This was my first experience on a farm – the dairy next door to the house we had had just moved into in Williamsburg, MA. I was two years old when this photo was taken, and was bawling my eyes out. I was obviously uncomfortable with my proximity to the farmer – Mervin Clark – who had been generous enough to give me the gift of the helmet I am wearing in the photo. I think it’s hilarious that he was pretending to be just as upset as I was, because that’s the kind of guy Mervin was. He taught me a lot in subsequent years, about farming and about life. He had a great sense of humor, but had little tolerance or sympathy for squeamishness, lack of toughness, or ambiguous “thank you’s”. Not from a two year old, or from anyone else. According to my father he thought this whole interaction was absolutely hilarious.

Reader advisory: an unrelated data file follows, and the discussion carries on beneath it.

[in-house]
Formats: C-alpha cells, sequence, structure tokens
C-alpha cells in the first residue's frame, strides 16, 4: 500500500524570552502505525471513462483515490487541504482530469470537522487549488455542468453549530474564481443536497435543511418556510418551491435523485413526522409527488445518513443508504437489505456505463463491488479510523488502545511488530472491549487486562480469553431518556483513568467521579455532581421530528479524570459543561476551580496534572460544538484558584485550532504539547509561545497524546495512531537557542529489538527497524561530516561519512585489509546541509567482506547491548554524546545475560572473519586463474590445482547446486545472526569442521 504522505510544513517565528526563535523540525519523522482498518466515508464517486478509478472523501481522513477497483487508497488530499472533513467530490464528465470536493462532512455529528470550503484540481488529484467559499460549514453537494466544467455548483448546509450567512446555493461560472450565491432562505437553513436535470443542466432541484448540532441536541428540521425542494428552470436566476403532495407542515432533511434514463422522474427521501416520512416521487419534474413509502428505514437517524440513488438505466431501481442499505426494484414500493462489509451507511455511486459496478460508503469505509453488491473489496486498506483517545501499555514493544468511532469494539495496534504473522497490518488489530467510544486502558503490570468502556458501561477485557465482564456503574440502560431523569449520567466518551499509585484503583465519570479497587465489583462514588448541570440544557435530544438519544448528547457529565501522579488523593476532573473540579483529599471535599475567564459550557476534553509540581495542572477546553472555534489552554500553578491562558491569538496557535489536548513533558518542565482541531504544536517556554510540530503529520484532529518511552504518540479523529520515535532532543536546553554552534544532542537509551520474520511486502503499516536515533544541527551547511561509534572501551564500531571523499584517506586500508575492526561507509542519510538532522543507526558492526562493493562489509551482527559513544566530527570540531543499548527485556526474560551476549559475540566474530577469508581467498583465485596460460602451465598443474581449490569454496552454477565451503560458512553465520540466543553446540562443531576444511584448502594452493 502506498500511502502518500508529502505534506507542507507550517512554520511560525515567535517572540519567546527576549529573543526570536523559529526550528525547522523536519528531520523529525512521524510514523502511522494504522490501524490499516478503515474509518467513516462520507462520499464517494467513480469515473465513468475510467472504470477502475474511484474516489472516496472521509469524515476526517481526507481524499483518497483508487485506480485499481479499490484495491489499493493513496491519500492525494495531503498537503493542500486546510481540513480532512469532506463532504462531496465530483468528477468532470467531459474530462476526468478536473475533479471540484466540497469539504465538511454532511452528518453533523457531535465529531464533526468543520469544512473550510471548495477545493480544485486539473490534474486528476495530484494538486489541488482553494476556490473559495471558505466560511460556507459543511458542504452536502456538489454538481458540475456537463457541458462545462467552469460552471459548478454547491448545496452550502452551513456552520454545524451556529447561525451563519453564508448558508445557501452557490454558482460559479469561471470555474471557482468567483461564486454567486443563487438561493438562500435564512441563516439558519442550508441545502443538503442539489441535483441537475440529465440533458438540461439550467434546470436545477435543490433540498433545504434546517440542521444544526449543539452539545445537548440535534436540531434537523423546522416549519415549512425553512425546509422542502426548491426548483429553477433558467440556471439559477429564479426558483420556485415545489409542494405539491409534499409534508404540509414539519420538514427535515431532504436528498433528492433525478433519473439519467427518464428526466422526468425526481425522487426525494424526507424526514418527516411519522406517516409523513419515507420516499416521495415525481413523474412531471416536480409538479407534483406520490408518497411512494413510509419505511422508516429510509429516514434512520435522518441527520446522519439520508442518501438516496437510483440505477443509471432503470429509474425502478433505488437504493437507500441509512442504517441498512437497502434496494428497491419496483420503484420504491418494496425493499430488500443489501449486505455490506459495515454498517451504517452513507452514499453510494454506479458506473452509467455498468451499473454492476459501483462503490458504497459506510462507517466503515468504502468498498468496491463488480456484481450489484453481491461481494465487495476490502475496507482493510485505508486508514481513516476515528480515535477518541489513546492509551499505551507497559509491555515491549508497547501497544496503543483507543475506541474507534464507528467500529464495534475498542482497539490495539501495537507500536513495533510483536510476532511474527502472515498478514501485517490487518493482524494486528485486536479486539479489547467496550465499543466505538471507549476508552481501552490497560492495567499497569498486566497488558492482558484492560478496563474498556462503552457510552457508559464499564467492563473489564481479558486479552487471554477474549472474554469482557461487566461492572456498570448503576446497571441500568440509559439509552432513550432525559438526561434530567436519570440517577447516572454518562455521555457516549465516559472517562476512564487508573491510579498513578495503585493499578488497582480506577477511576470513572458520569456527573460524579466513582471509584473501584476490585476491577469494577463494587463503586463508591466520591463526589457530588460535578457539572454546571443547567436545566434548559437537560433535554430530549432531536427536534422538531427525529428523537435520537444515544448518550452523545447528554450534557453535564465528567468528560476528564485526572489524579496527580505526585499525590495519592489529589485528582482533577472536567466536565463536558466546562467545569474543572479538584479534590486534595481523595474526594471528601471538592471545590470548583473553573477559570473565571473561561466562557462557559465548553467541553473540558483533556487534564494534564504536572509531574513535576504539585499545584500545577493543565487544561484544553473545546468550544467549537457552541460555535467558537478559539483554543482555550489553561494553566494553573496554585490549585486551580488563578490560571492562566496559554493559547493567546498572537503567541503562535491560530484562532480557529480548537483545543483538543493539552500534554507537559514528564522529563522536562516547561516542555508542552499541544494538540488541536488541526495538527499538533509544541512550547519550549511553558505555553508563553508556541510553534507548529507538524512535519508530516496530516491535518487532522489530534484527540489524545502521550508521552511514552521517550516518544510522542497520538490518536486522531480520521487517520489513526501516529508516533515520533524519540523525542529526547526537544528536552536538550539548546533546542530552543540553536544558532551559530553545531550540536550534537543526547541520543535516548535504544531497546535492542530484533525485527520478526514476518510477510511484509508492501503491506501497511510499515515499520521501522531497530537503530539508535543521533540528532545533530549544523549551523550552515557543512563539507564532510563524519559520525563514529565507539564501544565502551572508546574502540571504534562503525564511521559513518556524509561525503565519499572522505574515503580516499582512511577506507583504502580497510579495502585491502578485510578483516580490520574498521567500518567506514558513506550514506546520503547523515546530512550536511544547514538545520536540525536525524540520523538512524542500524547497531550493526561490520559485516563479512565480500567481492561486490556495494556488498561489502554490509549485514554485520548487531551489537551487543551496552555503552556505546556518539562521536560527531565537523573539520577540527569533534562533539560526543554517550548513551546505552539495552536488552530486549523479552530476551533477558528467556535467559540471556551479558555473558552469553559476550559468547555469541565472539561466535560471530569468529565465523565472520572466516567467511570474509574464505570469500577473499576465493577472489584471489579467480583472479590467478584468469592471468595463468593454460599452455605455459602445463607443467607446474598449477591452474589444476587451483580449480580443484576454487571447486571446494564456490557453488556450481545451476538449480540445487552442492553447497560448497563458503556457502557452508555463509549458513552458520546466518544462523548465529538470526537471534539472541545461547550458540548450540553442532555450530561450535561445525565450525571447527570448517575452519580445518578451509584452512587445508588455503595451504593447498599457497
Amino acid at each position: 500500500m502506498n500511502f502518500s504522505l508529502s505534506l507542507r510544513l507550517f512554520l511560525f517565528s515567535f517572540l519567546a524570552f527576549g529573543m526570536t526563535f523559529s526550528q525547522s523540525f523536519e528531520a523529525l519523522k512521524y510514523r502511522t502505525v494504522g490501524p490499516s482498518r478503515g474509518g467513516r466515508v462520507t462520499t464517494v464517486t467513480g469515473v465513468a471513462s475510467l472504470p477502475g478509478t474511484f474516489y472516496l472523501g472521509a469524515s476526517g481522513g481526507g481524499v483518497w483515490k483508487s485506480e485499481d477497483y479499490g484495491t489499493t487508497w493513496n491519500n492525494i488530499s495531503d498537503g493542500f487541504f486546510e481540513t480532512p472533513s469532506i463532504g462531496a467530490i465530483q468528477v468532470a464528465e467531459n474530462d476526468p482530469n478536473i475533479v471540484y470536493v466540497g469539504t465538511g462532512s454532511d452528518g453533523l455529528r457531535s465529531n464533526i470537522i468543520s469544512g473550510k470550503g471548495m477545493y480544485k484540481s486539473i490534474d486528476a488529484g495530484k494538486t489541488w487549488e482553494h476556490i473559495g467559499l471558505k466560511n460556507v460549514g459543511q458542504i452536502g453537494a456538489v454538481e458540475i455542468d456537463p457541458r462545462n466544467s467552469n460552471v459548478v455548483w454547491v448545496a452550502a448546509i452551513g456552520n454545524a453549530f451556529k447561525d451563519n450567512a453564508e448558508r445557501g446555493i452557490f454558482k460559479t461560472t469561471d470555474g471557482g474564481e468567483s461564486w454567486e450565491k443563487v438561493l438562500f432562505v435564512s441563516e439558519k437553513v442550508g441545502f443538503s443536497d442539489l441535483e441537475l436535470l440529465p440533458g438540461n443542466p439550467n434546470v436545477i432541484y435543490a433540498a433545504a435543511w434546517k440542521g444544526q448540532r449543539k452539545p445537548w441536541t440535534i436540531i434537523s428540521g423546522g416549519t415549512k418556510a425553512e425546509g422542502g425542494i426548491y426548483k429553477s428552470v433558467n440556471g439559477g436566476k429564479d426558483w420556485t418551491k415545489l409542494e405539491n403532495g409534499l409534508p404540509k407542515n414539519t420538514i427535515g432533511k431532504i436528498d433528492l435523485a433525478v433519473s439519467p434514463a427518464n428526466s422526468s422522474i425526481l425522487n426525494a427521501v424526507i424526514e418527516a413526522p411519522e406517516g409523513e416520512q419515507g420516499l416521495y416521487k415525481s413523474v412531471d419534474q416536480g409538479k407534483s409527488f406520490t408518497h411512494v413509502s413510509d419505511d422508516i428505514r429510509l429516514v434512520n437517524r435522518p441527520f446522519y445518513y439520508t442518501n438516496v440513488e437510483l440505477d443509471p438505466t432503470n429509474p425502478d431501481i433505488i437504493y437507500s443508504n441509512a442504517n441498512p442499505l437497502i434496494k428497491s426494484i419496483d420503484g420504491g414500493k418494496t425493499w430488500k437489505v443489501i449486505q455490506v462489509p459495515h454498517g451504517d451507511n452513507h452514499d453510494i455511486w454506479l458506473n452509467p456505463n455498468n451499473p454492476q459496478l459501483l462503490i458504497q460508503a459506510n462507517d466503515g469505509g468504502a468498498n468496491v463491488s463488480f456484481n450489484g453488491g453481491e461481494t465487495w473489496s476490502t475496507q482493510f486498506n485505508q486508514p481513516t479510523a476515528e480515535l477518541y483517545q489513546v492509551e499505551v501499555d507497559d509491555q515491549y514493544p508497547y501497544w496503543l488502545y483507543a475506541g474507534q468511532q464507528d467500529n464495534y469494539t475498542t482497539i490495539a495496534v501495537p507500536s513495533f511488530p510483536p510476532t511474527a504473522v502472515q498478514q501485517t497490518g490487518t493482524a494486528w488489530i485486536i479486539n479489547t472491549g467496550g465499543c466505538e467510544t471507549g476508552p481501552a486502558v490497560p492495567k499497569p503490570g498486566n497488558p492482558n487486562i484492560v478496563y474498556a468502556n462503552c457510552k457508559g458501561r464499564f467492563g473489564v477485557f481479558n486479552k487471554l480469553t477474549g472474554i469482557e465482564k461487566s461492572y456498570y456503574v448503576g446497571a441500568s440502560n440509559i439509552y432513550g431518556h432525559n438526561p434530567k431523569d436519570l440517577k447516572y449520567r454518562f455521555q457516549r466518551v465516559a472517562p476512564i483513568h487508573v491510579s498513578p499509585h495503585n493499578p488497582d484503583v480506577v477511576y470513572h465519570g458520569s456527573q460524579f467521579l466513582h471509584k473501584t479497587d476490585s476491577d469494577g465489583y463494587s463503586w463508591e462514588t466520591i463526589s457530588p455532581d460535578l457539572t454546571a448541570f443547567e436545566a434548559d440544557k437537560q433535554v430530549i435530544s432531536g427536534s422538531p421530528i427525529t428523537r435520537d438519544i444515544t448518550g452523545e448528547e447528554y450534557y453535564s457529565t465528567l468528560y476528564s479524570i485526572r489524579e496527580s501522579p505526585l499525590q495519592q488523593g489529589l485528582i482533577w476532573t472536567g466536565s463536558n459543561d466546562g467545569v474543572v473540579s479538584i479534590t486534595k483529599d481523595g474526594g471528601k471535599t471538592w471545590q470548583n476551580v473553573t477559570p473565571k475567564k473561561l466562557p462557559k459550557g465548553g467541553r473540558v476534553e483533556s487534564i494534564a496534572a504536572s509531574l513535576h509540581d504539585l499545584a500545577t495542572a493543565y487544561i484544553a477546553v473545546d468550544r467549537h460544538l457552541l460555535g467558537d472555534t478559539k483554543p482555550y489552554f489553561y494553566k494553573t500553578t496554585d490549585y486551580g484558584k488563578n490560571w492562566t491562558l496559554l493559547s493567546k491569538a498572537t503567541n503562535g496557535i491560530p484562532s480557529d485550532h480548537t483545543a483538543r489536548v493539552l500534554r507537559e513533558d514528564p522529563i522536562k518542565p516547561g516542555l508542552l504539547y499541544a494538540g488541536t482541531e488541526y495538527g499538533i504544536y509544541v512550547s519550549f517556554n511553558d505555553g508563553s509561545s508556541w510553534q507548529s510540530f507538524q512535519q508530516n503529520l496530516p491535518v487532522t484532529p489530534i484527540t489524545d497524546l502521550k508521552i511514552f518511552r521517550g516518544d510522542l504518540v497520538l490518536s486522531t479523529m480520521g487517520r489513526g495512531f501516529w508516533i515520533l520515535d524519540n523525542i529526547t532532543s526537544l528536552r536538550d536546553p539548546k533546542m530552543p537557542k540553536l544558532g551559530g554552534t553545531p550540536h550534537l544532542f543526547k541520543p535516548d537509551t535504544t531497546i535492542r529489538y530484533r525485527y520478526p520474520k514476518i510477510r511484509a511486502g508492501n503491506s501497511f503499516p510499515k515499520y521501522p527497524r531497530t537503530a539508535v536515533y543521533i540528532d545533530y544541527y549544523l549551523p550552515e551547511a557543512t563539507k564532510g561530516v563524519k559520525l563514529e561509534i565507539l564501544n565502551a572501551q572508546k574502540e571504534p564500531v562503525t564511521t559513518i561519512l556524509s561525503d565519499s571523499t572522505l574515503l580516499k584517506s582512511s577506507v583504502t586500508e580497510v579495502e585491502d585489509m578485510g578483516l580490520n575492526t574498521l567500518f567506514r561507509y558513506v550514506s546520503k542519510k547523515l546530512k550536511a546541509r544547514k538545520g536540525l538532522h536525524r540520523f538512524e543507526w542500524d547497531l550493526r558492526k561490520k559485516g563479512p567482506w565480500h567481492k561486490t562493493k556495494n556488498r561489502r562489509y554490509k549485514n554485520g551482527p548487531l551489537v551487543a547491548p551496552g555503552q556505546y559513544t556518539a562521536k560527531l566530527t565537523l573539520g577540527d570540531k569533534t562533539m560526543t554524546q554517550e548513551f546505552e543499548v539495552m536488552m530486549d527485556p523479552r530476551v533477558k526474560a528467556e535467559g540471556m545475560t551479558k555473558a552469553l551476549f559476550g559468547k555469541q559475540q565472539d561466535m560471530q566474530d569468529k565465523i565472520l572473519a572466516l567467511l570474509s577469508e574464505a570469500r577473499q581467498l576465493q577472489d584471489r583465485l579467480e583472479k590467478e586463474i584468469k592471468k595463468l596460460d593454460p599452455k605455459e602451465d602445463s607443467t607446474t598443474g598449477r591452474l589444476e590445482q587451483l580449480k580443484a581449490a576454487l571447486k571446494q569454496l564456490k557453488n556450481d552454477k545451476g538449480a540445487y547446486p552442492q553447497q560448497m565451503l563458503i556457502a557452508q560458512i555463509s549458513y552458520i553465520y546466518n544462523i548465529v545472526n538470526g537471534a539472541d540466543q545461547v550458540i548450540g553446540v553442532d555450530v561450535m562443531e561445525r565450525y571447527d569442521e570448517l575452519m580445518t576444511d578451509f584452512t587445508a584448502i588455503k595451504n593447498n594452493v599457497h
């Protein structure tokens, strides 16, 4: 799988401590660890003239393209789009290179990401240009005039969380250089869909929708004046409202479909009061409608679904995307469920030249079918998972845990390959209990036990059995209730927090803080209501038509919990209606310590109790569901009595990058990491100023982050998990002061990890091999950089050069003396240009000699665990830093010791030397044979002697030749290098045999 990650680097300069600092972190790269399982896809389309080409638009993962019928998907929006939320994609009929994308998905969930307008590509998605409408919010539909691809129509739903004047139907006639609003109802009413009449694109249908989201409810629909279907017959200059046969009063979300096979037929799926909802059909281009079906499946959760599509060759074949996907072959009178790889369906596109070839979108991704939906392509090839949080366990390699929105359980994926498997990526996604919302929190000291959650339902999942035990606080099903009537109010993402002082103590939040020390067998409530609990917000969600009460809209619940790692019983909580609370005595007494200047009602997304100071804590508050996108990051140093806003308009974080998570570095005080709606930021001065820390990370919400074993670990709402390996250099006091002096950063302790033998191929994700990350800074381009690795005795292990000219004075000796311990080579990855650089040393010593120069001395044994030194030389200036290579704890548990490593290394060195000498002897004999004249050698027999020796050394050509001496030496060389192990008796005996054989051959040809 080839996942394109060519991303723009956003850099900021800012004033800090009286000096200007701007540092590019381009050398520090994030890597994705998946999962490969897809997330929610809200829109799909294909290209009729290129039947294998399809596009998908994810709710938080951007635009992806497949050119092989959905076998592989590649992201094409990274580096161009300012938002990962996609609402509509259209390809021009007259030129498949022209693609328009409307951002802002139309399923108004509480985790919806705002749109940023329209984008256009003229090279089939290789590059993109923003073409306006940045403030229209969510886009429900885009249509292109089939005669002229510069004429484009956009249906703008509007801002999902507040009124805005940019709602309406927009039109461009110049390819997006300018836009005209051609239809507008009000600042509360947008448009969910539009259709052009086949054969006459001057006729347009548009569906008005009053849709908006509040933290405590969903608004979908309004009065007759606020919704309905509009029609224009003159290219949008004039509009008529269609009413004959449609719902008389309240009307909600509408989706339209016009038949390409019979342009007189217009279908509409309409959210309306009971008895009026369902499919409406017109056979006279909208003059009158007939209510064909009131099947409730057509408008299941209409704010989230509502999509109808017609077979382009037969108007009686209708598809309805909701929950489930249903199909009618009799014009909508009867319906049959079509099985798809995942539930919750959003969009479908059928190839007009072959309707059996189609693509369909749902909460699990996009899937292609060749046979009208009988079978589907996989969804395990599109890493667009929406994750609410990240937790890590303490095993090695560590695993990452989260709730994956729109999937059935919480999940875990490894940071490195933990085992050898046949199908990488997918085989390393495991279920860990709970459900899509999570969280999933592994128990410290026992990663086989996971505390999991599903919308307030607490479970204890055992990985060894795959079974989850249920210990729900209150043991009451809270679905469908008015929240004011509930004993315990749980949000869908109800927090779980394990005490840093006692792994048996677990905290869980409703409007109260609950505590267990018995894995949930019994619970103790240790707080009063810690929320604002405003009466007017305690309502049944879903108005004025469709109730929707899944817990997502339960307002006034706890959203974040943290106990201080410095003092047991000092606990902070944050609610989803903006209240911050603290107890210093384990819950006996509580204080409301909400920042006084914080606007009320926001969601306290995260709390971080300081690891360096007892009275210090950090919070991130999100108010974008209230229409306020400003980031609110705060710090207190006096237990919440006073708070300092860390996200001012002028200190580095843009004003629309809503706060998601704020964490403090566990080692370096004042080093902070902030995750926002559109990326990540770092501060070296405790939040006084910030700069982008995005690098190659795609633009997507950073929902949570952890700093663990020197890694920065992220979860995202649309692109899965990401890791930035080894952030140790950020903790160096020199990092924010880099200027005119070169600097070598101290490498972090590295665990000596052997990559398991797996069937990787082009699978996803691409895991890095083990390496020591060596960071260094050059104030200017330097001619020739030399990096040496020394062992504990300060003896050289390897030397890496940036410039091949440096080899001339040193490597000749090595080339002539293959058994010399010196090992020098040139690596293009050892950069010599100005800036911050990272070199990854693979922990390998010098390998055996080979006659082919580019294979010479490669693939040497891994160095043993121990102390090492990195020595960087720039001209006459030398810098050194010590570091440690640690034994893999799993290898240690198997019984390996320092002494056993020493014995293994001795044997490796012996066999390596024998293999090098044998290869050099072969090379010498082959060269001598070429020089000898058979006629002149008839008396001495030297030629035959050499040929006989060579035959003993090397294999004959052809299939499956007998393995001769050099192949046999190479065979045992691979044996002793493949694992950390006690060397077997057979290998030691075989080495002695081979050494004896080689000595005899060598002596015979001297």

Though I don’t remember the encounter pictured above, I now imagine it’s possible that my emotions may have had something to do with the location my two year old brain suspected he had been storing the helmet (see photo on left), prior to it becoming a gift to me. He would have appreciated this facetious suggestion very much. I owe him much – from my career choice to my sense of humor (for better or worse). He was a true old time farmer. He trusted “The Almanac” and the stars more than meteorologists. And he could fix virtually anything that broke with stuff he had collected during his life on the farm. He never threw anything out, a propensity that often proved useful, but occasionally caused problems. My father and I spent many evenings with Mervin and his son Linwood in “the sugar shack”, boiling sap and listening to their tales and jokes. The former were almost always “tall”, and the latter almost always “dirty”. There are few farmers like him left. A fact I often lament.